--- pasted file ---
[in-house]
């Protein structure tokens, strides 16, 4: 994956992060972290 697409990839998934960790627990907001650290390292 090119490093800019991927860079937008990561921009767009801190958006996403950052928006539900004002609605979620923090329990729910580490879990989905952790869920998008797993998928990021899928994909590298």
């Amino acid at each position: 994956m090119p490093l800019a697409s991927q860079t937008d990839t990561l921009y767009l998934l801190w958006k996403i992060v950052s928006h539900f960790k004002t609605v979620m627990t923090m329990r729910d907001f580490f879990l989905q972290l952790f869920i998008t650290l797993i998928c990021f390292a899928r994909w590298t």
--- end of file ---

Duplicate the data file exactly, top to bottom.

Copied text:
[in-house]
């Protein structure tokens, strides 16, 4: 994956992060972290 697409990839998934960790627990907001650290390292 090119490093800019991927860079937008990561921009767009801190958006996403950052928006539900004002609605979620923090329990729910580490879990989905952790869920998008797993998928990021899928994909590298």
């Amino acid at each position: 994956m090119p490093l800019a697409s991927q860079t937008d990839t990561l921009y767009l998934l801190w958006k996403i992060v950052s928006h539900f960790k004002t609605v979620m627990t923090m329990r729910d907001f580490f879990l989905q972290l952790f869920i998008t650290l797993i998928c990021f390292a899928r994909w590298t």